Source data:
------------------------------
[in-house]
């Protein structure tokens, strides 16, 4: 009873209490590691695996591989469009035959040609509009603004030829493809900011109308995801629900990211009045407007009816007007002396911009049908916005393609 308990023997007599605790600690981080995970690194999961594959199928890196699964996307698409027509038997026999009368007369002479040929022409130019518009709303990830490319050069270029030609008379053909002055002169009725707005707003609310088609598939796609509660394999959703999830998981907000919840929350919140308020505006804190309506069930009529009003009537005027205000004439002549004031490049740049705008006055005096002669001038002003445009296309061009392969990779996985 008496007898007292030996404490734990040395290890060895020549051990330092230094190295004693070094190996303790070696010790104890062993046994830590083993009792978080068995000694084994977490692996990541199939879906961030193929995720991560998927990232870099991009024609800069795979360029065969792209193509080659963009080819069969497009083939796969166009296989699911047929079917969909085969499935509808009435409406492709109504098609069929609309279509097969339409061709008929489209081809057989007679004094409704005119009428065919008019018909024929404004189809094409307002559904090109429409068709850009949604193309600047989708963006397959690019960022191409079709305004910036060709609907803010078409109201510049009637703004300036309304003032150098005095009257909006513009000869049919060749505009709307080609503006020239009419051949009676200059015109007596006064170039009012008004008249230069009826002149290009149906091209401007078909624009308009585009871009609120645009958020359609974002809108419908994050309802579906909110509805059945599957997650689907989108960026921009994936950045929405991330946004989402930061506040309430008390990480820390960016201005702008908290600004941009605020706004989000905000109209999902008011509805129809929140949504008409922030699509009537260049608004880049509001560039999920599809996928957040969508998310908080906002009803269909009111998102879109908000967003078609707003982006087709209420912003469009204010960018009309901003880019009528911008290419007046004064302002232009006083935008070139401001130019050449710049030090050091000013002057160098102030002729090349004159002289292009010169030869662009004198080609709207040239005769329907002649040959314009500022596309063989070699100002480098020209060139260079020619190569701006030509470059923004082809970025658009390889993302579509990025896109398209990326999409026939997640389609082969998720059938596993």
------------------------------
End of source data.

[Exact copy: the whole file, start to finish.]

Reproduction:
[in-house]
């Protein structure tokens, strides 16, 4: 009873209490590691695996591989469009035959040609509009603004030829493809900011109308995801629900990211009045407007009816007007002396911009049908916005393609 308990023997007599605790600690981080995970690194999961594959199928890196699964996307698409027509038997026999009368007369002479040929022409130019518009709303990830490319050069270029030609008379053909002055002169009725707005707003609310088609598939796609509660394999959703999830998981907000919840929350919140308020505006804190309506069930009529009003009537005027205000004439002549004031490049740049705008006055005096002669001038002003445009296309061009392969990779996985 008496007898007292030996404490734990040395290890060895020549051990330092230094190295004693070094190996303790070696010790104890062993046994830590083993009792978080068995000694084994977490692996990541199939879906961030193929995720991560998927990232870099991009024609800069795979360029065969792209193509080659963009080819069969497009083939796969166009296989699911047929079917969909085969499935509808009435409406492709109504098609069929609309279509097969339409061709008929489209081809057989007679004094409704005119009428065919008019018909024929404004189809094409307002559904090109429409068709850009949604193309600047989708963006397959690019960022191409079709305004910036060709609907803010078409109201510049009637703004300036309304003032150098005095009257909006513009000869049919060749505009709307080609503006020239009419051949009676200059015109007596006064170039009012008004008249230069009826002149290009149906091209401007078909624009308009585009871009609120645009958020359609974002809108419908994050309802579906909110509805059945599957997650689907989108960026921009994936950045929405991330946004989402930061506040309430008390990480820390960016201005702008908290600004941009605020706004989000905000109209999902008011509805129809929140949504008409922030699509009537260049608004880049509001560039999920599809996928957040969508998310908080906002009803269909009111998102879109908000967003078609707003982006087709209420912003469009204010960018009309901003880019009528911008290419007046004064302002232009006083935008070139401001130019050449710049030090050091000013002057160098102030002729090349004159002289292009010169030869662009004198080609709207040239005769329907002649040959314009500022596309063989070699100002480098020209060139260079020619190569701006030509470059923004082809970025658009390889993302579509990025896109398209990326999409026939997640389609082969998720059938596993």